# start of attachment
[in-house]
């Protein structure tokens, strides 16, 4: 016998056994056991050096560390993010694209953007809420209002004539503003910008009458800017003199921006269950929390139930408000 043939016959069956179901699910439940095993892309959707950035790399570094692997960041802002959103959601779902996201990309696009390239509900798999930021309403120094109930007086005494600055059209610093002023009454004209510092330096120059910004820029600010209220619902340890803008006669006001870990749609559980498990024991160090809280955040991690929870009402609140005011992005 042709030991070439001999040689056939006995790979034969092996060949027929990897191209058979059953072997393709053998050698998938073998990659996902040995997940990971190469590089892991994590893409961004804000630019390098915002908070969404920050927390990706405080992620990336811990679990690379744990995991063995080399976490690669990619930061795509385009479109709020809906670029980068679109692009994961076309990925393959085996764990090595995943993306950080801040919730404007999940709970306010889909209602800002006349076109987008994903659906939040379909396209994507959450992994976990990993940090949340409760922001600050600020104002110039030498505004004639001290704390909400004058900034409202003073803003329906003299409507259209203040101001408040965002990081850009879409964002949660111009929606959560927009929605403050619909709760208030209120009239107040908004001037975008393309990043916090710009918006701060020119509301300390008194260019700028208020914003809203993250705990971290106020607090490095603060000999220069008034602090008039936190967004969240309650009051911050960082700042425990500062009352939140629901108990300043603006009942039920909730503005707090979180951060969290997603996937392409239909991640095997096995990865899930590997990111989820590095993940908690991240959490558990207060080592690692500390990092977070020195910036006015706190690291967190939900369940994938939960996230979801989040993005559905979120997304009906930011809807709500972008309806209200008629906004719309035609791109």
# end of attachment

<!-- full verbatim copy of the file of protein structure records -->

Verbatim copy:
[in-house]
């Protein structure tokens, strides 16, 4: 016998056994056991050096560390993010694209953007809420209002004539503003910008009458800017003199921006269950929390139930408000 043939016959069956179901699910439940095993892309959707950035790399570094692997960041802002959103959601779902996201990309696009390239509900798999930021309403120094109930007086005494600055059209610093002023009454004209510092330096120059910004820029600010209220619902340890803008006669006001870990749609559980498990024991160090809280955040991690929870009402609140005011992005 042709030991070439001999040689056939006995790979034969092996060949027929990897191209058979059953072997393709053998050698998938073998990659996902040995997940990971190469590089892991994590893409961004804000630019390098915002908070969404920050927390990706405080992620990336811990679990690379744990995991063995080399976490690669990619930061795509385009479109709020809906670029980068679109692009994961076309990925393959085996764990090595995943993306950080801040919730404007999940709970306010889909209602800002006349076109987008994903659906939040379909396209994507959450992994976990990993940090949340409760922001600050600020104002110039030498505004004639001290704390909400004058900034409202003073803003329906003299409507259209203040101001408040965002990081850009879409964002949660111009929606959560927009929605403050619909709760208030209120009239107040908004001037975008393309990043916090710009918006701060020119509301300390008194260019700028208020914003809203993250705990971290106020607090490095603060000999220069008034602090008039936190967004969240309650009051911050960082700042425990500062009352939140629901108990300043603006009942039920909730503005707090979180951060969290997603996937392409239909991640095997096995990865899930590997990111989820590095993940908690991240959490558990207060080592690692500390990092977070020195910036006015706190690291967190939900369940994938939960996230979801989040993005559905979120997304009906930011809807709500972008309806209200008629906004719309035609791109």